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What Is a Linear Equation? (Mathematics Lesson)

What Is a Linear Equation?

A linear equation is an equation that represents a straight line.

A linear equation is often written in the form:



On a graph, a linear equation looks like a straight line:



  • y is how far up the line is.

  • x is how far along the line is.

  • m is the slope, or gradient, of the line.

  • c is the y-intercept of the line, where it crosses the y-axis.
Note: This form of a linear equation is the slope-intercept form.

How to Find the Equation of a Straight Line

Question: What is the equation of the line drawn below?



  • What is the y-intercept, c?

    The y-intercept, c, is where the line crosses the y-axis.




  • What is the slope, m?

    The slope, or gradient, m, is how steep a line is.

    It is the change in height, divided by the change in horizontal distance.

    To find the slope of the graph, draw a right-angled triangle under the line. Divide the change in y by the change in x:



    A slope of 1 means the line goes up by 1 everytime it goes across by 1.

  • What is the linear equation?

    Insert the values of m and c into the standard form for a linear equation, y = mx + c:



    Note: The coefficient of the x is a 1. The 1 does not have to be written.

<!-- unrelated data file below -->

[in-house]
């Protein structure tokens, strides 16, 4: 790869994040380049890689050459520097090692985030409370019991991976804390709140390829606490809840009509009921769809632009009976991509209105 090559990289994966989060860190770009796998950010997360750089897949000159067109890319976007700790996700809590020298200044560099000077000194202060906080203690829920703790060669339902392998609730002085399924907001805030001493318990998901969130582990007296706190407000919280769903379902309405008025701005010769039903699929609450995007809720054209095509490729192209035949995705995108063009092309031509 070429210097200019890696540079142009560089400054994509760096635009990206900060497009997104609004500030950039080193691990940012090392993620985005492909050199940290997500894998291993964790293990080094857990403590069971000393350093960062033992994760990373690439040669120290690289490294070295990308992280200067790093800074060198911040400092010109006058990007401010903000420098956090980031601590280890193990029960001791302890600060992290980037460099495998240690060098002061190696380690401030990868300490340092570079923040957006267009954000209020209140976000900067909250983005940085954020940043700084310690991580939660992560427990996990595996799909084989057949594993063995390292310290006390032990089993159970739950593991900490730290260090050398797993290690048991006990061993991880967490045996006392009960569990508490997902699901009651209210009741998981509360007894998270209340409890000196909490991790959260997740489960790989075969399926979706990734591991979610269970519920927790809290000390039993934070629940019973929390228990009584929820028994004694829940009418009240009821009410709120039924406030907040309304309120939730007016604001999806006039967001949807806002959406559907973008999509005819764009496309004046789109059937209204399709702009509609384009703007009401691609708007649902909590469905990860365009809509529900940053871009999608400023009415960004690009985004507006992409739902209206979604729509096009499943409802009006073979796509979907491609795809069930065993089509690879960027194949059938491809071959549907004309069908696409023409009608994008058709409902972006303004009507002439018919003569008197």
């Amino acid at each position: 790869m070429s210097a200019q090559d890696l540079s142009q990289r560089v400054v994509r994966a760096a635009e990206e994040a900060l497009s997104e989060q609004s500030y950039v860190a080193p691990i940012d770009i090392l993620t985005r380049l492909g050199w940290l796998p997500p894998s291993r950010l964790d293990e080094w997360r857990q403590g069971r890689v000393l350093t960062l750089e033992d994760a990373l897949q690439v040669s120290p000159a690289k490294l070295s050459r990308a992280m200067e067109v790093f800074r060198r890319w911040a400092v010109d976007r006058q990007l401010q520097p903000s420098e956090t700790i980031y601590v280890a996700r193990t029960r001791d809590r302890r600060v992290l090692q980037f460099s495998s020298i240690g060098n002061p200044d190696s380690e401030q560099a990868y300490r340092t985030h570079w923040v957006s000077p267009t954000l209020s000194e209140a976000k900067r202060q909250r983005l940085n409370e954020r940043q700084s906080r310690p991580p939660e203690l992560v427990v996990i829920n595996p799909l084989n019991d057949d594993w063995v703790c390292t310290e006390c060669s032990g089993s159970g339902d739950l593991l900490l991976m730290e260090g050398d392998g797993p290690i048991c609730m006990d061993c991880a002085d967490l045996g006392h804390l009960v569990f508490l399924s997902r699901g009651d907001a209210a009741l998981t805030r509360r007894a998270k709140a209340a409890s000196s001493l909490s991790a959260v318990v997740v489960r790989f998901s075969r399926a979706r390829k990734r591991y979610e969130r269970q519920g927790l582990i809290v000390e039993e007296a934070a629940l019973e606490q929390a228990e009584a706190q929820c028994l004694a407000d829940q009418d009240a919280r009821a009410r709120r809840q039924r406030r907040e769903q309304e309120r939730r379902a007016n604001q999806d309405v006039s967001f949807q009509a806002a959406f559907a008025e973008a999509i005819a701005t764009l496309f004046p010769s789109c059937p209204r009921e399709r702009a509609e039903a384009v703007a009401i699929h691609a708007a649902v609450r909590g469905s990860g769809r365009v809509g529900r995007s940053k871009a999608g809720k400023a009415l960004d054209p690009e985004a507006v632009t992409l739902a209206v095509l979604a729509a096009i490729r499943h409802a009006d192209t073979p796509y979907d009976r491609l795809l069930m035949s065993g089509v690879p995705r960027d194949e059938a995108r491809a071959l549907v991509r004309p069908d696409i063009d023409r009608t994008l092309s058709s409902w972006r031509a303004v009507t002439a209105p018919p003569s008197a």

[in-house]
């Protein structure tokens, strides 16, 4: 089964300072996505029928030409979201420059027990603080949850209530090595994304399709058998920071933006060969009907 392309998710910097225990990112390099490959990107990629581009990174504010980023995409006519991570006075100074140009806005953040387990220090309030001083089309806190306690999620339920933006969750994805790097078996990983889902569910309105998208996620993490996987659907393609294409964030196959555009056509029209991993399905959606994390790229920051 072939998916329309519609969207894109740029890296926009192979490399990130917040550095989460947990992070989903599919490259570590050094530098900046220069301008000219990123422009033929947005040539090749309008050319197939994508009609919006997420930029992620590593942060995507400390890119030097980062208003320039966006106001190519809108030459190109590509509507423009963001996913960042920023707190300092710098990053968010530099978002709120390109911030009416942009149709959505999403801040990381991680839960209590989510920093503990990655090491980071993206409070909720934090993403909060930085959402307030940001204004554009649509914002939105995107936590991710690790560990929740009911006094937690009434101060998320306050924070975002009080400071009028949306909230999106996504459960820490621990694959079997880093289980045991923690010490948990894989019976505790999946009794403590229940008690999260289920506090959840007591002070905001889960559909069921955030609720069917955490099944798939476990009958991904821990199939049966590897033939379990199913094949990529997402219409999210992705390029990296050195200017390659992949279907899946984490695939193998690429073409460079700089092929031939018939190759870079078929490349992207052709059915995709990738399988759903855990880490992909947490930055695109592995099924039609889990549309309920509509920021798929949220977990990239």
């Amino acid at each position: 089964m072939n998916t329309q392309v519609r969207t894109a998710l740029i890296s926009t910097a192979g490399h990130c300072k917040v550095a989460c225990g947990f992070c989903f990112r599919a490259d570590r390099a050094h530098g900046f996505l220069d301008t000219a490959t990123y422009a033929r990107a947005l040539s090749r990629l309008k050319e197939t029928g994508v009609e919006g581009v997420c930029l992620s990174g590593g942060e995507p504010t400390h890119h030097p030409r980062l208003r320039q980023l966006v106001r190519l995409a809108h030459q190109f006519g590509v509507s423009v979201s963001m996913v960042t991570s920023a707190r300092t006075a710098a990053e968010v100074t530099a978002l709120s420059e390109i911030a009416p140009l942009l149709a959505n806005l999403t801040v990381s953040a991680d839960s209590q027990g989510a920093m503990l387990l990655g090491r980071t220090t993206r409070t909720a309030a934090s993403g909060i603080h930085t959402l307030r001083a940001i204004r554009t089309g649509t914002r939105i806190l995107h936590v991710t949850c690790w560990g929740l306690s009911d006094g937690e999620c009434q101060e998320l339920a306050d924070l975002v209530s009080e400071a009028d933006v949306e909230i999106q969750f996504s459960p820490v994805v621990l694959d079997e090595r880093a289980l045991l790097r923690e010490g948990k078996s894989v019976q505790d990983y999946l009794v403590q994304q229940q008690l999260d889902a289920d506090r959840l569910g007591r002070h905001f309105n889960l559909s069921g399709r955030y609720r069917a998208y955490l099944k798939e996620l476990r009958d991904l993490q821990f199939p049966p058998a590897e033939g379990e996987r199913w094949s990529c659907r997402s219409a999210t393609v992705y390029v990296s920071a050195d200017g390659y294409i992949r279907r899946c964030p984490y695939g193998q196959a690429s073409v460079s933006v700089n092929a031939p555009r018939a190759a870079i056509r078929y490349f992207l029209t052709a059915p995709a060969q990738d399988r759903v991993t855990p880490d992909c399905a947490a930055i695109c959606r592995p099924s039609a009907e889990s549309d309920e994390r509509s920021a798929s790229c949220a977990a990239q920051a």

Other Forms of Linear Equations

The slope-intercept form is the most common form of a linear equation, but other forms exist.

The general form of a linear equation is:

Read more about the general form of a linear equation

The slope-point is another form of a linear equation:



m is the slope of the line, and the point (x1, y1) is a point on the line.

Read more about the slope-point form of a linear equation
Curriculum
Algebra Lessons
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Note
NEGATIVE SLOPES AND Y-INTERCEPTS

A slope can be negative. In this case, m is negative in the linear equation (e.g. y = -3x + 1) and the line slopes downwards:



A y-intercept can be negative. In this case, the c is negative in the linear equation (e.g. y = 2x - 3) and the line crosses the y-axis below the x-axis:



DIFFERENT FORMS OF LINEAR EQUATIONS

The many different forms of linear equations may be quite confusing. But they all have some things in common:

  • There are 2 variables, y and x.

  • There are constants, like 2 or c.

  • The y and x have a power of 1.

    You will not see other powers, such as 2:



    These are quadratic equations, not linear equations.

    Neither will you see powers of 3 (cubic equations) or higher.

    You will not see any square roots (where the power is ½):




CONSTANTS

Some lines don't have any slope - they go straight across or up:



  • The lines that go straight across always have the same value of y. The equation of the line is:



    where c is the y-intercept.

    Below are some examples:



  • The lines that go straight up always have the same value of x. The equation of the line is:



    where b is the x-intercept.

    Below are some examples: